• Depending on the version, the name Nèva – “the mountain of Eve” – derives from the dialect of Feltre and e(g)ua (tr. Water, water-rich area). From June to September, it was tradition to go to “montegàr” (tr. to pasture) in Eva; as time passed it became inEva, mutating to Nèva. For this reason, the whole area is called Nèva, with Cadìn di Nèva indicating the highest basin of glacial origin, from which the stream of Rio Nèva starts, dominated by Monte Nèva and its peaks.
  • From the historical cartography, the “Mountain of Eve” was divided and assigned by the Bishop of Feltre into two distinct fiefdoms: the “mons de Eva maiori” to Feltre and the “mons de Eva minor” to Primiero. The territory remained used only by people from Feltre until the XVIII century, even if, from the end of the XIV century, the two territories became part of the two different states: the Republic of Venice and the Austrian Tyrol. Until the beginning of the 20th century, the states’ border crossed the Nèva basin. Today, it is still possible to see some of the border stones, dating back to the 19th century. The territory of Nèva went under a further division with the purchase by Transacqua of a part of the Eva minor, which gave the name of Nèva Prima, resulting in the formation of the middle Nèva, today Nèva Seconda, and of the Eve major or Casera di Nevétta, on the Feltre side.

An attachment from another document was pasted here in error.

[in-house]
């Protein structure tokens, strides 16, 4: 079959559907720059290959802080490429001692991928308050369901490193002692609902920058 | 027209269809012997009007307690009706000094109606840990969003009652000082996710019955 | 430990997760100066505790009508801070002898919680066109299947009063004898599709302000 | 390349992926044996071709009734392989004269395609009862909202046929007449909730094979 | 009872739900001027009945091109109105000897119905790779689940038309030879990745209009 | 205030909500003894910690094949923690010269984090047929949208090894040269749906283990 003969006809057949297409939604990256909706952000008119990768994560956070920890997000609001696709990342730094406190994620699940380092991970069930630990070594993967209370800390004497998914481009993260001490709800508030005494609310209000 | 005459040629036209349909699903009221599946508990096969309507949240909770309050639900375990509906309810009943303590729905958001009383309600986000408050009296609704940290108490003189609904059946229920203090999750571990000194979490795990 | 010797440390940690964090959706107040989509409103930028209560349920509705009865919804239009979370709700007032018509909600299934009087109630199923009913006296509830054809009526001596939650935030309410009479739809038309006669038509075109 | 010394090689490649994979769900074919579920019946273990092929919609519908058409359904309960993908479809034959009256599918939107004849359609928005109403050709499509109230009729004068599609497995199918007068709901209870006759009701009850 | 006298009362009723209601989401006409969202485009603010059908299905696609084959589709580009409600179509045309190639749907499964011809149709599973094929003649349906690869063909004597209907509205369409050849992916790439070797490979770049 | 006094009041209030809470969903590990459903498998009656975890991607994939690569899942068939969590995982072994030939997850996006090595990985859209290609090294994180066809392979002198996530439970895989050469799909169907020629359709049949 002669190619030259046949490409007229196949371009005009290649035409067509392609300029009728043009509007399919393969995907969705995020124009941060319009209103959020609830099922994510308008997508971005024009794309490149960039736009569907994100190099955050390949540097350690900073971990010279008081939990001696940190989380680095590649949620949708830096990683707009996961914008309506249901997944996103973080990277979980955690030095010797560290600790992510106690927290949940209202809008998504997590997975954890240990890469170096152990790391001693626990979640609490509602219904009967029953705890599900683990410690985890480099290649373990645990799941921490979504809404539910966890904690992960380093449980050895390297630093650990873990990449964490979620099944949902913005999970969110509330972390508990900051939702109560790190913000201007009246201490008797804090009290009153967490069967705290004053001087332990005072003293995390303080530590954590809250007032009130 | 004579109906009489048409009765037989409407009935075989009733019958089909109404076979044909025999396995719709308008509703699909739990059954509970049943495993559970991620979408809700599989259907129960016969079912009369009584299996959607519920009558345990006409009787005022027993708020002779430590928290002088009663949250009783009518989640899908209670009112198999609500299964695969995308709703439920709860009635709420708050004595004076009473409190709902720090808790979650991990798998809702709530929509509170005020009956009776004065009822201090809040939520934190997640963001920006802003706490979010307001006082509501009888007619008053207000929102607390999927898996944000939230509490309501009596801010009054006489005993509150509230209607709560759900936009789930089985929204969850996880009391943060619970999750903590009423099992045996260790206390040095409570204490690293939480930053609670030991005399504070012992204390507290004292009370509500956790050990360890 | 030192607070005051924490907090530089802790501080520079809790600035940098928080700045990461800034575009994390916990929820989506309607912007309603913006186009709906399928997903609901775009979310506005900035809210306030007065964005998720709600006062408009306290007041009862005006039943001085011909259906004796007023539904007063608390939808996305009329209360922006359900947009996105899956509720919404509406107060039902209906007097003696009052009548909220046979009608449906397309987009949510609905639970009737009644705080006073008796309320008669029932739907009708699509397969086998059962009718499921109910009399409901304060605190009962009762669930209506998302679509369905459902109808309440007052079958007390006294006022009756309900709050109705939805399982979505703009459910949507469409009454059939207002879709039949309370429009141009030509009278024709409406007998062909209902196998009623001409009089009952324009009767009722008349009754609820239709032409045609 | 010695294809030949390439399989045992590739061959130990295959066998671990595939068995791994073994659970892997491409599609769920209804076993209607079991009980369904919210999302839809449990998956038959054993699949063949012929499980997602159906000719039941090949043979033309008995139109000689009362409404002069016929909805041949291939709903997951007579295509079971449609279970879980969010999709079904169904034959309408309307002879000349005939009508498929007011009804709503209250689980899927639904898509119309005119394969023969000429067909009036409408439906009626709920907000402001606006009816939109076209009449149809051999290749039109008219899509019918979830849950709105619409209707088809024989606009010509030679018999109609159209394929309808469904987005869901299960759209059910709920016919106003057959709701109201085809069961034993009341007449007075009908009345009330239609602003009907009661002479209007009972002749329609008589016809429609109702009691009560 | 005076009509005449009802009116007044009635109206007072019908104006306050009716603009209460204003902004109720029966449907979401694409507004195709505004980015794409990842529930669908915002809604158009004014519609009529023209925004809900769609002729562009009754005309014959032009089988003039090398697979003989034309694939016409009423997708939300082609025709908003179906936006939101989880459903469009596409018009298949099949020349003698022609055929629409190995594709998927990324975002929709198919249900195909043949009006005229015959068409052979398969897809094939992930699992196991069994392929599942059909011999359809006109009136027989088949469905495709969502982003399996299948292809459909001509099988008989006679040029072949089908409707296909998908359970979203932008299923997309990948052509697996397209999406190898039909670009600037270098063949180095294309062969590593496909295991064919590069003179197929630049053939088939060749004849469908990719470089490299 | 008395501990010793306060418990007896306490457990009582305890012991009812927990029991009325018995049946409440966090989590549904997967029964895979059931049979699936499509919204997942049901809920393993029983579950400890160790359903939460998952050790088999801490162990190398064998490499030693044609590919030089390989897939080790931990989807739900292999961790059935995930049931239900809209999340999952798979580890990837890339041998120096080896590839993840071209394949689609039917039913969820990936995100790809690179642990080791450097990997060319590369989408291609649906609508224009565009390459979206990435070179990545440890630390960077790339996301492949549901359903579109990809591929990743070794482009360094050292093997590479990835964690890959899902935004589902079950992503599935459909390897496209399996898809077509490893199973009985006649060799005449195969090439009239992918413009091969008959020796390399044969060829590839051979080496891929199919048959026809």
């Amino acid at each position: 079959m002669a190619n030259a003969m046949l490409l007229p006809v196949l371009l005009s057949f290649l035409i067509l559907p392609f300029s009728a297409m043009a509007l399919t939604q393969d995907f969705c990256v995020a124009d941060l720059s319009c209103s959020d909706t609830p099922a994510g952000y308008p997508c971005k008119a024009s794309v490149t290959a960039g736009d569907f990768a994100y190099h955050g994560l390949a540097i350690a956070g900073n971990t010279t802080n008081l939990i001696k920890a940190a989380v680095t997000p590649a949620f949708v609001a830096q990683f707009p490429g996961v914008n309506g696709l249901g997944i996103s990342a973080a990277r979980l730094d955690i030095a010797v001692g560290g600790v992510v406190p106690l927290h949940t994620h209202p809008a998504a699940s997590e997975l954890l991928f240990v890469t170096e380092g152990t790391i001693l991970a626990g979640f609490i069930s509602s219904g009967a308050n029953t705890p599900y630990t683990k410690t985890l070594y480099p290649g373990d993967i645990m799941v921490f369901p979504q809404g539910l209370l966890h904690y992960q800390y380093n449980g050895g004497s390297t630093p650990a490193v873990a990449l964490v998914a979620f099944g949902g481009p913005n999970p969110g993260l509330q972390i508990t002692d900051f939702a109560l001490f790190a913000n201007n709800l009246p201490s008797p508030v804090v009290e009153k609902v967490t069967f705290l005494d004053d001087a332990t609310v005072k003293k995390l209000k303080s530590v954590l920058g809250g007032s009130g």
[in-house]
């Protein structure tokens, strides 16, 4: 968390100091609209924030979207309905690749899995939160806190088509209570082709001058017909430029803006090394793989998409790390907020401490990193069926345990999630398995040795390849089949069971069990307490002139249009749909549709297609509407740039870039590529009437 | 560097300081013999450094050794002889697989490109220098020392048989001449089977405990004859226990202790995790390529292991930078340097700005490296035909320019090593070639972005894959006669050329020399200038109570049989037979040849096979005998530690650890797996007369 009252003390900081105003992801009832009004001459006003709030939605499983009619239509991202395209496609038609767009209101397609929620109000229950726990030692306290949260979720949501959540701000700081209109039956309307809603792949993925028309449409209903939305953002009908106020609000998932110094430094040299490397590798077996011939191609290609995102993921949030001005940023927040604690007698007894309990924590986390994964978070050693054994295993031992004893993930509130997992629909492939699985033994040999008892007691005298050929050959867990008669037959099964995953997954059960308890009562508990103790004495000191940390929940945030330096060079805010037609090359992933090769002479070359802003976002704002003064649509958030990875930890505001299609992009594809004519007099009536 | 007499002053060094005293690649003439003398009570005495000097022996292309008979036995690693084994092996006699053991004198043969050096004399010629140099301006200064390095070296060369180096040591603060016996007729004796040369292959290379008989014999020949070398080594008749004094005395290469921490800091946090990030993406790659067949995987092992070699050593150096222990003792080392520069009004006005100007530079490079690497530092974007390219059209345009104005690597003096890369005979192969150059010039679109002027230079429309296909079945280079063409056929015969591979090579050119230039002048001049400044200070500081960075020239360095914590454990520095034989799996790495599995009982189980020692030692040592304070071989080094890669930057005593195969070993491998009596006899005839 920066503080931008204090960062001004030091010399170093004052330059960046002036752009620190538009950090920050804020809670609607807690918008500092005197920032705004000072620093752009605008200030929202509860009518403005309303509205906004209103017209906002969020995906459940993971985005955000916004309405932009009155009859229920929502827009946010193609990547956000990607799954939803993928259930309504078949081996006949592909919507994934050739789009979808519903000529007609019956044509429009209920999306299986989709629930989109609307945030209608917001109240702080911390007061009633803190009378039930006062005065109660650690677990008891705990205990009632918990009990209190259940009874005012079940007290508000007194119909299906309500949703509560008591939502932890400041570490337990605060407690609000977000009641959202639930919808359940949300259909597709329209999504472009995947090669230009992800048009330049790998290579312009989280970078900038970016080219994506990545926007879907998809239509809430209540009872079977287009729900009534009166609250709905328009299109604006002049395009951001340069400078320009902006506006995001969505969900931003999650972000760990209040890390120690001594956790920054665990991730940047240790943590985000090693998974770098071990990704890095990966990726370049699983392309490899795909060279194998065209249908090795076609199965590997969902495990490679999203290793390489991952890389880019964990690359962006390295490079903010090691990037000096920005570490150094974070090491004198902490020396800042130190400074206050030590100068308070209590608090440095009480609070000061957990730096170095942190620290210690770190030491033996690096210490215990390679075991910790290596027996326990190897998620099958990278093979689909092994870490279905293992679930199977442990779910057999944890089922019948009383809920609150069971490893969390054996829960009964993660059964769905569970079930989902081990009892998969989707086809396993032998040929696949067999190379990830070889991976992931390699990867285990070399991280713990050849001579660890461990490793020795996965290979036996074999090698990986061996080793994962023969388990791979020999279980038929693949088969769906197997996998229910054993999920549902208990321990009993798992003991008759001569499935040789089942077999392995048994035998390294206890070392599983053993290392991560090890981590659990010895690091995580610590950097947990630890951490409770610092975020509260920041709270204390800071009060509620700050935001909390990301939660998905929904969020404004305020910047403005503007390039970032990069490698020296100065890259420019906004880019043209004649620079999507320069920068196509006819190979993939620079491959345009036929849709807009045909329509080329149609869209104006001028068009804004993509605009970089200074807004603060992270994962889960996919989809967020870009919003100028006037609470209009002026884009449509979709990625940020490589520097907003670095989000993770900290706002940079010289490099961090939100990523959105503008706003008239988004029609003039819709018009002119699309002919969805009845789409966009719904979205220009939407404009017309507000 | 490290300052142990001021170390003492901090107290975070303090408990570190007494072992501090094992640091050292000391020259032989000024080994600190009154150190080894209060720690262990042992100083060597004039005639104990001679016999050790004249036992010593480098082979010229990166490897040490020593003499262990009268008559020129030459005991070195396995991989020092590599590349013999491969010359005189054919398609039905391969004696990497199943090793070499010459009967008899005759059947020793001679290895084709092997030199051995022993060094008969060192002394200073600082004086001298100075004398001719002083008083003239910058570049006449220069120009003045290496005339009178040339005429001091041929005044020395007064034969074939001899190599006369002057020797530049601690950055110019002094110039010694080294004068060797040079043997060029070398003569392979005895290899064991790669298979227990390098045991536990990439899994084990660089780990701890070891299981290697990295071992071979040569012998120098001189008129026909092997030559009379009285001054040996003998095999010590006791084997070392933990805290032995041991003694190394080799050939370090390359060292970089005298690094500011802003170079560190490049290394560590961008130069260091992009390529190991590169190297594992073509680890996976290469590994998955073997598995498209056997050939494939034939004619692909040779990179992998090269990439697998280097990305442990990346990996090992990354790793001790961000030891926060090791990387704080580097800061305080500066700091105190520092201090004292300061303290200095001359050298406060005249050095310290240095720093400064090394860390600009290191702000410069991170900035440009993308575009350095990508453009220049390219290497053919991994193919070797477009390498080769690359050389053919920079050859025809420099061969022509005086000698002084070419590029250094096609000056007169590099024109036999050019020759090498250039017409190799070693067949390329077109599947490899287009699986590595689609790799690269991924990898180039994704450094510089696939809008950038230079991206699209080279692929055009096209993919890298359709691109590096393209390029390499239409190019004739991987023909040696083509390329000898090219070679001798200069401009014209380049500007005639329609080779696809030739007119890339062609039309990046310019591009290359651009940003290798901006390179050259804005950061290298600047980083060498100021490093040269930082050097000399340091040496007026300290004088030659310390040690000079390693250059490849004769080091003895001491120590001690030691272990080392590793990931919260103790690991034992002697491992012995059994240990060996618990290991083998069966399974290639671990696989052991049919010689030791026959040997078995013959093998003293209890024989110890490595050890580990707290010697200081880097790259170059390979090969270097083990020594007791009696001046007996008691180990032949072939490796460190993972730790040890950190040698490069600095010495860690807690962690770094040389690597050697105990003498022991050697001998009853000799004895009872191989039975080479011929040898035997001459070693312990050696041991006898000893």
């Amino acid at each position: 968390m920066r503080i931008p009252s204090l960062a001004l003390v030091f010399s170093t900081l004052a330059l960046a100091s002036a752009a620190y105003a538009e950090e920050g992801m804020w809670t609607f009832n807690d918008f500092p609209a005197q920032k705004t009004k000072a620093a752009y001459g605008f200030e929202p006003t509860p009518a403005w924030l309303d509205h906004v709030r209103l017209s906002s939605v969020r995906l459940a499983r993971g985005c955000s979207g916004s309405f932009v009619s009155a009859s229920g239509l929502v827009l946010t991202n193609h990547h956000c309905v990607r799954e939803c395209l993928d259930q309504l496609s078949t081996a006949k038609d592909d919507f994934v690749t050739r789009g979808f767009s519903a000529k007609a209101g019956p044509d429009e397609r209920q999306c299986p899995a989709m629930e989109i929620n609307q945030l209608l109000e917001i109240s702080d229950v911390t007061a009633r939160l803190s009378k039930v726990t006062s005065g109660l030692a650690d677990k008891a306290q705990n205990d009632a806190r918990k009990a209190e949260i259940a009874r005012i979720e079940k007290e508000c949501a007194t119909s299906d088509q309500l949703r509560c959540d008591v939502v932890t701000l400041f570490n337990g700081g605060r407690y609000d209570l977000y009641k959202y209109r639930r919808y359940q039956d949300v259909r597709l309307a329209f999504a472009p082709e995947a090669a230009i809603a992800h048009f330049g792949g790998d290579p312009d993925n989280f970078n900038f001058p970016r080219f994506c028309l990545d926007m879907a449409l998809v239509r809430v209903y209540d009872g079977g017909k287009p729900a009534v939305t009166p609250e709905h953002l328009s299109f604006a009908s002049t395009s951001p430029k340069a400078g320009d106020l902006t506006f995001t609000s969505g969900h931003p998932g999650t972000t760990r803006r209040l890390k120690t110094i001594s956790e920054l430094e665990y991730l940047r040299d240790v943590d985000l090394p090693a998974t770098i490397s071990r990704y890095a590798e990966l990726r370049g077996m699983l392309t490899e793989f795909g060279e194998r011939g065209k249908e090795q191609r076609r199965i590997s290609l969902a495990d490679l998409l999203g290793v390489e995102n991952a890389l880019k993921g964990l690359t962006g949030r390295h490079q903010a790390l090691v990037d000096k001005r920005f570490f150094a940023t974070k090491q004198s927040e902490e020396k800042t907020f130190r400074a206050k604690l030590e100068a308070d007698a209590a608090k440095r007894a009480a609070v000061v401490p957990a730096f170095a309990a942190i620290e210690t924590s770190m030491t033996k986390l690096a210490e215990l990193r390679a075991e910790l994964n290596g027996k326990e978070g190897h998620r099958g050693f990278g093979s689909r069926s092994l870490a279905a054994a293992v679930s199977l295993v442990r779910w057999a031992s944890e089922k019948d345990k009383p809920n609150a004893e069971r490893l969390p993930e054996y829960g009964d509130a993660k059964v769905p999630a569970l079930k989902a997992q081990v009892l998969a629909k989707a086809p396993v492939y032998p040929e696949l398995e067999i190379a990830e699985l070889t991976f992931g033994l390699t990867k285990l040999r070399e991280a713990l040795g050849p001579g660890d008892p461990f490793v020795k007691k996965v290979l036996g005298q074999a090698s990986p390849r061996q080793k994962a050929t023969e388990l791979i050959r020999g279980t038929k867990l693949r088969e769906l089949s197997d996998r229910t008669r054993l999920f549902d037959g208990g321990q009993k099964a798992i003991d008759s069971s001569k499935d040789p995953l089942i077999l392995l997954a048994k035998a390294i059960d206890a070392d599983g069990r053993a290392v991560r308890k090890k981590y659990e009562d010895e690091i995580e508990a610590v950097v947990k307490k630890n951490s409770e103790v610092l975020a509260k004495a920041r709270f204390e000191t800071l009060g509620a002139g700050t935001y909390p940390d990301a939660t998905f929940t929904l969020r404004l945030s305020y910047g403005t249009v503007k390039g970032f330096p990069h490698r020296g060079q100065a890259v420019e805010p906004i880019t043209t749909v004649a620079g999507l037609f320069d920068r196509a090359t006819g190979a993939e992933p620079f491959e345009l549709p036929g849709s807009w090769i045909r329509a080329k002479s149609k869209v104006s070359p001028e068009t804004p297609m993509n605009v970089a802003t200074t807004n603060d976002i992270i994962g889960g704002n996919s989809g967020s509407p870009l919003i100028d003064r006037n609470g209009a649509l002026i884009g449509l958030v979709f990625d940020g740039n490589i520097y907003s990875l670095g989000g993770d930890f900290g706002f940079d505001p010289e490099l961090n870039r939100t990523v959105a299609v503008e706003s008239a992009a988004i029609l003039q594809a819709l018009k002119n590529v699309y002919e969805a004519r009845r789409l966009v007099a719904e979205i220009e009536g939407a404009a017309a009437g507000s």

• In the Feltre territory, during the Second World War, the Casera Nèva was renovated for use as a mountain hut. Purchased later by the Municipality of Mezzano, in 1970 Casera Nèva became Rifugio Boz, rented to the Italian Alpine Club (CAI) of Feltre, to the memory of Bruno Boz, which was a climber and partner of the CAI of Feltre, who died during while he was hunting.


  • CAI Feltre (2002). La Montagna di Neva. Libreria Editrice Agorà.
  • CAI Feltre (2012). Andar per monti. La grande passione. Libreria Agorà.